The Clock of Eras

It's back to school this week for us and I will look forward to sharing more about that in our fall return of Work and Play Days this Friday.  Today I want to share how we integrate The Clock of Eras.

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We use the ETC Montessori Clock of Eras, which is a little bit different than most of the printable, free, or low-cost options that are available.  Instead of a 12 hour clock, they have the equivalent of a 24 hour clock by giving the Archean Eon it's own 12 hour period.  I like this because it emphasizes just how long geological history was in the formation periods.


What We Teach
As Catholics, we teach that science and religion can only complement each other.  In 1988, Pope John Paul II noted, "Science can purify religion from error and superstition; religion can purify science from idolatry and false absolutes. Each can draw the other into a wider world, a world in which both can flourish." 

In super simple terms, this means that science can tell us a lot about how we think things happened but it can never tell us why it matters or why it happened.  Case in point, when I first introduced the Archean Eon, Aidan piped up that this is like in the Bible before creation began and God was alone in a formless world.  I have yet to come across a situation when the kids were confused by surface conflicts between faith and science.   There are fundamental flaws in both literal creationism and strict darwinism.  I'm not going to debate this in the comments or otherwise, this is just what we believe.  Read more about Catholicism and science here and here.

When We Teach It
I deviate from traditional Montessori approach to the Great Lessons and history.  We use a rotational approach to history which means I tend to cover the Great Lessons on an as-relevant basis instead of each year as designed.  The same goes for the Clock of Eras and Timeline of Life.    I teach the same base lessons to all of the kids and modify follow-up work as necessary for ability.

This year is the first in our rotation and, as we are back to ancient history, we are starting the year with the Clock of Eras.  From the Clock of Eras we will move into the Timeline of Life, covering history and science/geography together up to that point.   At the end of the Timeline of Life study, we will branch off with history study jumping to Ancient Egypt and returning to biomes for science/geography and more in-depth species study.  Throughout, I will intersperse some of the Great Lessons as they relate to other areas of study.  For example, we will definitely do the Story of Signs and Symbols (Writing) this year.

How We Teach It

Presentation 1:  Overview of The Clock

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In the first presentation I provide an overview of what the clock is, brief descriptions of each era/eon noted, and show straight line strips emphasizing the long period of black (this is usually done separately in an earlier lesson).  This is the most impressionistic of the lessons I give, mostly aiming to give a big picture understanding of the vast enormity of time.  As follow up work, all I ask is that each child spend a period of time working with the manipulative parts of the clock.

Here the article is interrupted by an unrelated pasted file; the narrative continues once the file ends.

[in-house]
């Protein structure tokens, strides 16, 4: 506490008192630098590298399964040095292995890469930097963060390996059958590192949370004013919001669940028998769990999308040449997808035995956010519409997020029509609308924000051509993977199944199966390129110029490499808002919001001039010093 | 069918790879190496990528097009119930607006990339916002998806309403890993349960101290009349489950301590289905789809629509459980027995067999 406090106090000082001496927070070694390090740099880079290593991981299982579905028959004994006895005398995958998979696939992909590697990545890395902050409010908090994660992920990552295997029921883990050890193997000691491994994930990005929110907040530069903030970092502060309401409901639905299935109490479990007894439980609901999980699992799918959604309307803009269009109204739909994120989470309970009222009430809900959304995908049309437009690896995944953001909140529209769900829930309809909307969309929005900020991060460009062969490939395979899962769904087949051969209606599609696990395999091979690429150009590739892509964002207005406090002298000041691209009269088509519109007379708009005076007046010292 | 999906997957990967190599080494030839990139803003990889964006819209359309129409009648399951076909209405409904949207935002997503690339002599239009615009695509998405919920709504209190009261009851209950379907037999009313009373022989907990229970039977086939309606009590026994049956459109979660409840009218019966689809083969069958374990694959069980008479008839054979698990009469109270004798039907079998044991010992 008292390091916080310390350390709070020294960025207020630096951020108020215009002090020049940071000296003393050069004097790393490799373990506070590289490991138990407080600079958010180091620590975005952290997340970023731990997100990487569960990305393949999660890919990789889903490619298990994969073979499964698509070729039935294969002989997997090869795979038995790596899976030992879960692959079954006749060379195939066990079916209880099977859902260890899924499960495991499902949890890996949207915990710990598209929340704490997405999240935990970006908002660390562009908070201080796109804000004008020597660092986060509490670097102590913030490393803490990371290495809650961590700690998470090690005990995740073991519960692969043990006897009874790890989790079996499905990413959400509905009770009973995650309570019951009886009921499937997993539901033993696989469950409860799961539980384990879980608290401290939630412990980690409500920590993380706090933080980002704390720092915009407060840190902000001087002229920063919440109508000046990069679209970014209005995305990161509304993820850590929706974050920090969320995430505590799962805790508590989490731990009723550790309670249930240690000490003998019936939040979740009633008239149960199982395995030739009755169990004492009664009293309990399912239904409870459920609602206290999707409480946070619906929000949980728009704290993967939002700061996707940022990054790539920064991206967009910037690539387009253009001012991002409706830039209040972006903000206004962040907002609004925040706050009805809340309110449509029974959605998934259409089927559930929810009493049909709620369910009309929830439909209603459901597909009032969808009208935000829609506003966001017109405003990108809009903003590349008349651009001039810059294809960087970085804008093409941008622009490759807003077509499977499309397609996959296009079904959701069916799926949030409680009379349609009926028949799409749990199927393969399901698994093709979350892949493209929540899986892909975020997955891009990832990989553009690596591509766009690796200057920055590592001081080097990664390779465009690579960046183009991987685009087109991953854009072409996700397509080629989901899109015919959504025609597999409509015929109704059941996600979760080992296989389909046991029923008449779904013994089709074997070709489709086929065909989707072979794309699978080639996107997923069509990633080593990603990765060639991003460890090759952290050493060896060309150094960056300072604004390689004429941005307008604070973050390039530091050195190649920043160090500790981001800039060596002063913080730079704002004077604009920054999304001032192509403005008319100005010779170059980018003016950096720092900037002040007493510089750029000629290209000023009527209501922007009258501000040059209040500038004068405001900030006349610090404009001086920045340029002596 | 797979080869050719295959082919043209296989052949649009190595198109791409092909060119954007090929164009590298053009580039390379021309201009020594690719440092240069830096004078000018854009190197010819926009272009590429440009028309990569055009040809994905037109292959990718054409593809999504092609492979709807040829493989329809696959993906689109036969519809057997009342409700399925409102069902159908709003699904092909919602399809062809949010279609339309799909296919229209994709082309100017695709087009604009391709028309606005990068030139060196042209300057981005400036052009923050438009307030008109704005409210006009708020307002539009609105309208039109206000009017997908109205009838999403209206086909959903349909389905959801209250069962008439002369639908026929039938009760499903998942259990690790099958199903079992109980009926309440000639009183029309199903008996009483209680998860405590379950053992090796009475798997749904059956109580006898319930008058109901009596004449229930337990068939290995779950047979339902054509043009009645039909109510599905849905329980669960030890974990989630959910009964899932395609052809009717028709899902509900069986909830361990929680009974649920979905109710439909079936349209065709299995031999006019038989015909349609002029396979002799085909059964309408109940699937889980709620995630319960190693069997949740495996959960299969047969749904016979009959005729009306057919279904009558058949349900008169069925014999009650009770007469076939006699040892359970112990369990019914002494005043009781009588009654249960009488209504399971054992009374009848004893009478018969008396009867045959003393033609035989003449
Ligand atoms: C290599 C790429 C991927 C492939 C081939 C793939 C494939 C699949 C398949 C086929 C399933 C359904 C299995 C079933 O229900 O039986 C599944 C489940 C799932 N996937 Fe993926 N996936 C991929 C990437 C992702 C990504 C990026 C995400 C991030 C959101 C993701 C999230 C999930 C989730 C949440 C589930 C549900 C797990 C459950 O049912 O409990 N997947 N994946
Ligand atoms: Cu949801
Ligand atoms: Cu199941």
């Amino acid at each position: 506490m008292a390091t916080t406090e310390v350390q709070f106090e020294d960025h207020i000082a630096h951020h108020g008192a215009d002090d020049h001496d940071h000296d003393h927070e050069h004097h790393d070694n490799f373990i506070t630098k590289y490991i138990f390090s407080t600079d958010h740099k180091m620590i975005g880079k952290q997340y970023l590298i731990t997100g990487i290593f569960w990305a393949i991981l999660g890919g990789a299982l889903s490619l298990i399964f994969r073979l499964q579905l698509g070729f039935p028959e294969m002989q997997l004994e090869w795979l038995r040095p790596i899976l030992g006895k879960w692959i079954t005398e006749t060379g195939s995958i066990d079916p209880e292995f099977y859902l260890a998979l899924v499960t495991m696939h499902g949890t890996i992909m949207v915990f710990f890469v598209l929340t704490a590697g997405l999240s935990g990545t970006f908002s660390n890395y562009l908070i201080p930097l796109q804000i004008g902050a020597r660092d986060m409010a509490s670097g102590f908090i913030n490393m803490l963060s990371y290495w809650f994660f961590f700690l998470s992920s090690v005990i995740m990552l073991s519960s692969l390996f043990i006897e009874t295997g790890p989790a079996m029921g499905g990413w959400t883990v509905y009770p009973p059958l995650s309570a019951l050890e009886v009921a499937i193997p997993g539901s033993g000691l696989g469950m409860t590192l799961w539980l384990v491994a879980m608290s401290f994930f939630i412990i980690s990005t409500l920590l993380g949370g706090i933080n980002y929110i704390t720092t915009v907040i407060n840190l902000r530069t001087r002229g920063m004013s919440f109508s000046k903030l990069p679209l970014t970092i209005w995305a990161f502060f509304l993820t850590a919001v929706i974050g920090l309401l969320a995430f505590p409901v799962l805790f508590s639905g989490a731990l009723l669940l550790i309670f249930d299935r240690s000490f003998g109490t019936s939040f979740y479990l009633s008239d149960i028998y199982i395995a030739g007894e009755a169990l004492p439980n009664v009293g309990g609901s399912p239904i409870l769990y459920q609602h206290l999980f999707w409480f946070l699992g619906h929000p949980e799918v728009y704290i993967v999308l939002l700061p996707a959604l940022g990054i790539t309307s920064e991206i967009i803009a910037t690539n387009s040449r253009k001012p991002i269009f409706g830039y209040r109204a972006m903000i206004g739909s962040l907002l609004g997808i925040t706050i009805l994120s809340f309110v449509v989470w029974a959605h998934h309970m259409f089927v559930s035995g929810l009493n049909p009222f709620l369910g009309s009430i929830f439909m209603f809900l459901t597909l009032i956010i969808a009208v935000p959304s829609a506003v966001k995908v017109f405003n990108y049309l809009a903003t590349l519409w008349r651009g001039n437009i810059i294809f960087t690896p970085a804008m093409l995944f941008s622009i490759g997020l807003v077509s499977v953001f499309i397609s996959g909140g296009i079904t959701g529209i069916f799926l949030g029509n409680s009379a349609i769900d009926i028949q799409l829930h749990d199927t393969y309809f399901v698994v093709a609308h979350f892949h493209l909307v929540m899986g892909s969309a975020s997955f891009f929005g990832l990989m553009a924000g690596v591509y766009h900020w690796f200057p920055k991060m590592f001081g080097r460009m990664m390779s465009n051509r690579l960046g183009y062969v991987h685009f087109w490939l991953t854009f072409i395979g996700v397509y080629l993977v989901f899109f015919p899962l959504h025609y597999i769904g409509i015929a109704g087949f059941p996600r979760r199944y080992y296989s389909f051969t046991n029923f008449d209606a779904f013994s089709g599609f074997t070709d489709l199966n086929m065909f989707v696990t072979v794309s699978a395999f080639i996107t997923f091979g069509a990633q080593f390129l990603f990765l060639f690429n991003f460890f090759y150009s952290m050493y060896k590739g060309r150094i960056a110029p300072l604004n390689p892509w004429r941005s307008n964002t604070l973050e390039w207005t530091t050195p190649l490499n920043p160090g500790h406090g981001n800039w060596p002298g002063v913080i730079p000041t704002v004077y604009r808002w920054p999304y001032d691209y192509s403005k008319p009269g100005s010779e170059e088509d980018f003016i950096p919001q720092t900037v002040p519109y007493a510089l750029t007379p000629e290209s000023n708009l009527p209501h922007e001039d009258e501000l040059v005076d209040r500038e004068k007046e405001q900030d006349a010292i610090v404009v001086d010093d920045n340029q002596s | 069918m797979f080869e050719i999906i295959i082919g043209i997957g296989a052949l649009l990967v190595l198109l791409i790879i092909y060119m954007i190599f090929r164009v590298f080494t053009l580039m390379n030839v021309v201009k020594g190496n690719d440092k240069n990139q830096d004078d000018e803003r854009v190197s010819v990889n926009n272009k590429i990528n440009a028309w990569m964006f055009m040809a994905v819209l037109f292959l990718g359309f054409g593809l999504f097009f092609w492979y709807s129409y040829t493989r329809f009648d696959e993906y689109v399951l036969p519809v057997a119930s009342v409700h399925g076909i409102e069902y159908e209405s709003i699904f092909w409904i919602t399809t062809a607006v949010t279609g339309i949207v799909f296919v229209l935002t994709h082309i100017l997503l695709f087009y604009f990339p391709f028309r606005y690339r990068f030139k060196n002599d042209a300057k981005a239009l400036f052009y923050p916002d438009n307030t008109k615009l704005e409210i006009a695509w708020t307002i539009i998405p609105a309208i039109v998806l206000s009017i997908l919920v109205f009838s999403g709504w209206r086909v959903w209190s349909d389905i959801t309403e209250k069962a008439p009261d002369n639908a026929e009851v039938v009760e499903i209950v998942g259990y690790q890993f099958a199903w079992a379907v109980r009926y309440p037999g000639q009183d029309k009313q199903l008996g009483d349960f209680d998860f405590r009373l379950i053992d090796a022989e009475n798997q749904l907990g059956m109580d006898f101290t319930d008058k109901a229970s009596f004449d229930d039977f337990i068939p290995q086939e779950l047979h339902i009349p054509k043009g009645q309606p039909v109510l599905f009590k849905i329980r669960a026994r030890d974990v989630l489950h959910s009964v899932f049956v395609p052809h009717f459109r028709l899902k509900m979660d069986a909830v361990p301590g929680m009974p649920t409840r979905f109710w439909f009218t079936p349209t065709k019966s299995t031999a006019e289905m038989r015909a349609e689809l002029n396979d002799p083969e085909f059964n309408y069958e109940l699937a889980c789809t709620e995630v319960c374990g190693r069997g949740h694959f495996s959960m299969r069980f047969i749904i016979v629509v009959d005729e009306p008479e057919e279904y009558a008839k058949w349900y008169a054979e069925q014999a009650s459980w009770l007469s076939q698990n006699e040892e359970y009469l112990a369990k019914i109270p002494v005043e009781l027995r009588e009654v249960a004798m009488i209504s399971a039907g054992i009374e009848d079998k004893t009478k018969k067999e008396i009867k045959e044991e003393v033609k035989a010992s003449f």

Additional Presentations:  Individual Era/Eons

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After the initial overview of the clock, I present each era individually, beginning with Archean.  I use the blank booklets available for free download on Everything Fossils.  There is tons of great information, including some information on the Clock of Eras and for each era (right sidebar).  If you click on the Clock of Eras link you will find the booklets we use, there is also additional information under Montessori Materials.  For each presentation I include the relevant geography charts to help tell the story of the era.  Then I give each older student a blank booklet and ask them to illustrate it and have younger students do a one page drawing of what they remember of the era (so in the end they will have one booklet instead of several).

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Final Presentation:  Bridge to Timeline of Life

During the Paleozoic, Mesozoic, and Cenozoic Eras changes to life of earth were happening very quickly.  We could never look at the changes on a timeline that included all of geological time so we have to look at them separately.  My album includes a separate timeline with a long black strip and then a stretchy elastic end to show how we stretch out that section of the clock into the timeline. I find a regular piece of elastic works just as well.  I cut it (not stretched) to the arc length of those periods on the clock and then stretch it to show how much more we can fit.  The timeline is the elastic stretched out.

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If you have any questions about the Clock of Eras, leave a comment and I will do my best to answer!

This post has been linked to Montessori Monday at Living Montessori Now.

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